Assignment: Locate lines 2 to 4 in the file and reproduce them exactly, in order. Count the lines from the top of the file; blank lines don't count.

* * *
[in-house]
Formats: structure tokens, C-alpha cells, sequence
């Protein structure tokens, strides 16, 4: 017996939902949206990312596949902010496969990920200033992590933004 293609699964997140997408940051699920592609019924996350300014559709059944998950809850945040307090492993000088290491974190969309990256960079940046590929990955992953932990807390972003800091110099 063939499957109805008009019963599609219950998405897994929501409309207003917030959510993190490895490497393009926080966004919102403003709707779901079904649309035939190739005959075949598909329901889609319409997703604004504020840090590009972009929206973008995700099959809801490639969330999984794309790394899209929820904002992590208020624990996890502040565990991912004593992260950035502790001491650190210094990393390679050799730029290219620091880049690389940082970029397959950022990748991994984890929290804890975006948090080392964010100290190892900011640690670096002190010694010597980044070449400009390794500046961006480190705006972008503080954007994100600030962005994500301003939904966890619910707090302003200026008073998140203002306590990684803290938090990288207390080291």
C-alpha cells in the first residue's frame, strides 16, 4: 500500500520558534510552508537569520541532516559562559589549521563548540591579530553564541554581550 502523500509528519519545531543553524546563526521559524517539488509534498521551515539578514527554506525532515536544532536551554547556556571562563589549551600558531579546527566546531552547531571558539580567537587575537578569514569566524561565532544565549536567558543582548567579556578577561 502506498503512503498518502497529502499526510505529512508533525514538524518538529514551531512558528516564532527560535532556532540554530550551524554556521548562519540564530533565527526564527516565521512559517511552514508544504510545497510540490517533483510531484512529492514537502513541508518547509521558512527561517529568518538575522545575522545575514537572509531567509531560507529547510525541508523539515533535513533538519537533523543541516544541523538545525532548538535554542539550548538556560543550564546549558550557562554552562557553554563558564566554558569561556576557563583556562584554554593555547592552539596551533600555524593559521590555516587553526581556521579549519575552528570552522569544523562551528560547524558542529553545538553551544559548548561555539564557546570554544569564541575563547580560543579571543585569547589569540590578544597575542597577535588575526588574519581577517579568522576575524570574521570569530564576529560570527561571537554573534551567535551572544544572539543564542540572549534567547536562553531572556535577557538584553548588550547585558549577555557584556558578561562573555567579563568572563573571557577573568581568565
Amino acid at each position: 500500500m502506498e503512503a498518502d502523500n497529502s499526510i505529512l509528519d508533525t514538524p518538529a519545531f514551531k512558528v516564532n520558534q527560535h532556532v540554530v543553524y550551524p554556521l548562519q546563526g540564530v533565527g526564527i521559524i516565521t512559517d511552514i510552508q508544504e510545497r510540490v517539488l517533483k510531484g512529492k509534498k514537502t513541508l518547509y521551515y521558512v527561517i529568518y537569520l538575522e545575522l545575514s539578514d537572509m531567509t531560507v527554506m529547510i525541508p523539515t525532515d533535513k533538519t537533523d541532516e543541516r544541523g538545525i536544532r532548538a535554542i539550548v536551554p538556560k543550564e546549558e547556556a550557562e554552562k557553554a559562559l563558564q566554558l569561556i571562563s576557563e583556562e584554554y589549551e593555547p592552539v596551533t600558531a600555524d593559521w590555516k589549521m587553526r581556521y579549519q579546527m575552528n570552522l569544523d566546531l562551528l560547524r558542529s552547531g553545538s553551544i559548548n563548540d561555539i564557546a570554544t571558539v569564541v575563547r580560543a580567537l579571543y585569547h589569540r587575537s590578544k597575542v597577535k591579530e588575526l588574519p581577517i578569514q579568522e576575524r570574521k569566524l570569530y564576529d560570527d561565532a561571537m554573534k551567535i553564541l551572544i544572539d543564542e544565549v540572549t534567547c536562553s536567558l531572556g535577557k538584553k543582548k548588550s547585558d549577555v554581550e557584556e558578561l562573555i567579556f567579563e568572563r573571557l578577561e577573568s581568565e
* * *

Formats: structure tokens, C-alpha cells, sequence
């Protein structure tokens, strides 16, 4: 017996939902949206990312596949902010496969990920200033992590933004 293609699964997140997408940051699920592609019924996350300014559709059944998950809850945040307090492993000088290491974190969309990256960079940046590929990955992953932990807390972003800091110099 063939499957109805008009019963599609219950998405897994929501409309207003917030959510993190490895490497393009926080966004919102403003709707779901079904649309035939190739005959075949598909329901889609319409997703604004504020840090590009972009929206973008995700099959809801490639969330999984794309790394899209929820904002992590208020624990996890502040565990991912004593992260950035502790001491650190210094990393390679050799730029290219620091880049690389940082970029397959950022990748991994984890929290804890975006948090080392964010100290190892900011640690670096002190010694010597980044070449400009390794500046961006480190705006972008503080954007994100600030962005994500301003939904966890619910707090302003200026008073998140203002306590990684803290938090990288207390080291």
C-alpha cells in the first residue's frame, strides 16, 4: 500500500520558534510552508537569520541532516559562559589549521563548540591579530553564541554581550 502523500509528519519545531543553524546563526521559524517539488509534498521551515539578514527554506525532515536544532536551554547556556571562563589549551600558531579546527566546531552547531571558539580567537587575537578569514569566524561565532544565549536567558543582548567579556578577561 502506498503512503498518502497529502499526510505529512508533525514538524518538529514551531512558528516564532527560535532556532540554530550551524554556521548562519540564530533565527526564527516565521512559517511552514508544504510545497510540490517533483510531484512529492514537502513541508518547509521558512527561517529568518538575522545575522545575514537572509531567509531560507529547510525541508523539515533535513533538519537533523543541516544541523538545525532548538535554542539550548538556560543550564546549558550557562554552562557553554563558564566554558569561556576557563583556562584554554593555547592552539596551533600555524593559521590555516587553526581556521579549519575552528570552522569544523562551528560547524558542529553545538553551544559548548561555539564557546570554544569564541575563547580560543579571543585569547589569540590578544597575542597577535588575526588574519581577517579568522576575524570574521570569530564576529560570527561571537554573534551567535551572544544572539543564542540572549534567547536562553531572556535577557538584553548588550547585558549577555557584556558578561562573555567579563568572563573571557577573568581568565